Monday, February 10, 2014

Edmunds: Lessons from Booker T. Washington

February is Black History Month and there are many from the past that had the entrepreneurial spirit and have left a light on the path for us. However when it comes to entrepreneurship my all-time favorite person from the past is Booker T. Washington, founder of both The Tuskegee Institute, now know as Tuskegee University and The National Negro Business League, known today as The National Business League.

He had an interesting perspective on personal success. "I have learned that success is to be measured not so much by the position that one has reached in life," he said, "as by the obstacles which he has had to overcome while trying to succeed."

I have quoted Washington's statement many times to people who read and hear entrepreneurial success stories and think that there is something wrong because their businesses didn't make millions of dollars immediately. These folks don't realize that the road to success is paved with many obstacles and stumbling blocks along the path.

Perhaps they haven't read that Washington was born into slavery and as a child was beaten often by slave masters because he wasn't working fast enough or hard enough carrying large sacks of grain to the plantation's mill. Or, after leaving home to go to school in order to get the education that he longed for he had to walk 500 miles to reach Hampton Normal Agricultural Institute in Virginia. Along the way he had to do odd jobs to support himself. I can only imagine what that must have been like.

When talking about Booker T. Washington, we often place the emphasis on the final result; his success. And yet the obstacles he went through were many. Just like those of us in business must face obstacles almost daily as we head toward the goal line marked success.

First, we have to start where we are with what we have. Washington had an interesting take on entrepreneurship. He realized that slavery had taught American blacks many profitable skills and trades. Things like carpentry, cooking, farming, tai! loring and shoemaking were seeds for businesses that could be started at home and with little or no capital. And to utilize those skills to start even the smallest business was both honorable and the right thing to do for the advancement of the race. This message is not only for African Americans but also for all who want self-sufficiency and independence as entrepreneurs.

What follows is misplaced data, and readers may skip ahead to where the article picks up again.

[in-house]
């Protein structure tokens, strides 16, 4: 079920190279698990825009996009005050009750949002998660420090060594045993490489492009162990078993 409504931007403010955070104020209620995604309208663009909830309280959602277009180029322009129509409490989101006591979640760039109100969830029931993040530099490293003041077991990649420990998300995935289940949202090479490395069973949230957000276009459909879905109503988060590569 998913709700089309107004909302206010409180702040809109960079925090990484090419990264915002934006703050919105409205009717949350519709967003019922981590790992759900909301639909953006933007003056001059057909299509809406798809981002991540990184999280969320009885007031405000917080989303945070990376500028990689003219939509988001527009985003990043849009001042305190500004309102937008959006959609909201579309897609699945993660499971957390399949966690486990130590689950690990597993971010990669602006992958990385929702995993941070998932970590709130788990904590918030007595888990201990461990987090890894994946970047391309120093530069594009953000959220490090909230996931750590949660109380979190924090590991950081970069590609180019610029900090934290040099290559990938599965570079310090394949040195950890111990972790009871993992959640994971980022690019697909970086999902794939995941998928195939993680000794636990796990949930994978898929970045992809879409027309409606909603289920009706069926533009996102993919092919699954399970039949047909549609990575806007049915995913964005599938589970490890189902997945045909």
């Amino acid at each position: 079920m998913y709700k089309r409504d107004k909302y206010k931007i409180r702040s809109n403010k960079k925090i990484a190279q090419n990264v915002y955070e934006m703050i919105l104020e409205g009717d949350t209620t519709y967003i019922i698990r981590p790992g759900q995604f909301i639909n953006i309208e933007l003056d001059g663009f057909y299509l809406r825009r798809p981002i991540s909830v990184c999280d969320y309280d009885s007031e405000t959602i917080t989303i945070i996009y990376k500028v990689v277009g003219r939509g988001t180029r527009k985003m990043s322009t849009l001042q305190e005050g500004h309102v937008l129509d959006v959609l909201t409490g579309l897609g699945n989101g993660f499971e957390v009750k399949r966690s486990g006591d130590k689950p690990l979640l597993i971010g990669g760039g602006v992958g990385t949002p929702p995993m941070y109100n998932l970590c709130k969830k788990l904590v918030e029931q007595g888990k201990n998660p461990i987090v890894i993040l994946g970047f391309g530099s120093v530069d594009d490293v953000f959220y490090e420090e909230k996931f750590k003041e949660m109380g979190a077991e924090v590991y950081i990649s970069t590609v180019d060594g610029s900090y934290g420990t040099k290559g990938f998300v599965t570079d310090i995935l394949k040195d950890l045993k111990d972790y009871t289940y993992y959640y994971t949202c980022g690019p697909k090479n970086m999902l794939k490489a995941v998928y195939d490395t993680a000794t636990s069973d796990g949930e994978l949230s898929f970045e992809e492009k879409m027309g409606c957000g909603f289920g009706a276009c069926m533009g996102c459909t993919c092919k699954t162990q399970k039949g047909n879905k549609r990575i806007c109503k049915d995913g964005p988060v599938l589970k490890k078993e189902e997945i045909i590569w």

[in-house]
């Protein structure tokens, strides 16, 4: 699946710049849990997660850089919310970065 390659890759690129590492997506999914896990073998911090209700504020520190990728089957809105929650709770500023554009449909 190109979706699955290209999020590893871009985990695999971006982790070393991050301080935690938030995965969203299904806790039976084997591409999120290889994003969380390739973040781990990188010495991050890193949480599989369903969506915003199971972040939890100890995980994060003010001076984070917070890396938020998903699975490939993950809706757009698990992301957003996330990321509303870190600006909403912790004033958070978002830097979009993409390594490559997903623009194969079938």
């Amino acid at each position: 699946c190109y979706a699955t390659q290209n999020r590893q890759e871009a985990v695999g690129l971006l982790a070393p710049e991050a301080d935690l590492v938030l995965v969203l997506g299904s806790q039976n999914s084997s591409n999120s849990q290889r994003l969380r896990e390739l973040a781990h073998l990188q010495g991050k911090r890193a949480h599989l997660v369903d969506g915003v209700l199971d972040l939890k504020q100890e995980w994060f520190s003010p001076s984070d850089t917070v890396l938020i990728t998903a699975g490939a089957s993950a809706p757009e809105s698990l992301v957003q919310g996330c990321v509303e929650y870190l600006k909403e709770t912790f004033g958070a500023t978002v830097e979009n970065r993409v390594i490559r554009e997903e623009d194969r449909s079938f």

I am often amazed at the number of people who seek my advice about starting a business in a field in which they have no experience and no knowledge. Rather than honor the trade and skills that they have, they want to reach into areas that they know nothing about.

I am reminded of "Lee," a young woman who frequently asked me about starting an event planning company. We talked long enough for me to learn that she had no experience in planning events. She got the idea from attending a wedding and merely watching the event planner working the party. I have no idea exactly what she saw considering that a good event planner is usually invisible on the day of the event even if the planner is there working it should not be obvious.

Lee would visit often and she dressed to the nines. As time went on I learned that she designed and made all of the clothing she wore including coats and jackets. And yet she didn't recognize the value of her incredible skill. And didn't consider making clothes a true business.

Lee's idea of a "real" business required an elaborate business plan, large capital investment, a commercial space and employees galore.

What she didn't realize was that some of the greatest businesses are started with scarce resources, at home and with existing skills. Some of these beginning entrepreneurs have even endured ridicule from onlookers along with many other obstacles. And yet, in spite of it they built dynamic businesses.

For example, consider the humble entrepreneurial beginning of John H. Johnson. In 1942 he borrowed $500 against his mother's furniture to start the Johnson Publishing! Company.! Along with the borrowed money he had an idea, skills and an inner drive to build a business. I'm sure he had people round him questioning if a "real" business would result from his efforts.

He built a publishing empire that publishes Ebony and Jet magazines and is one of the most prosperous black publishing company in America. In 1982 Johnson was the first black American to make it to the Forbes' 400 wealthiest Americans list.

Was the entrepreneurial flame in Johnson and others like him a result of the words and philosophy of Booker T. Washington? I can't say what fueled the entrepreneurial flame in Mr. Johnson, but I'm glad the fire was lit, and continues to burn.

As we move through this Black History Month, it is fitting to recognize people like Booker T. Washington who made folks realize that you don't need a fat bank account or a huge commercial space to start a business. His message is a timeless one: That the road to success is not an easy one. However, the smallest, most humble entrepreneurial endeavor is honorable and a great contribution to the progress of the human race.

Gladys Edmunds, founder of Edmunds Travel Consultants in Pittsburgh, is an author and coach/consultant in business development. Her column appears Wednesdays. E-mail her at An archive of her columns is here. Her website is

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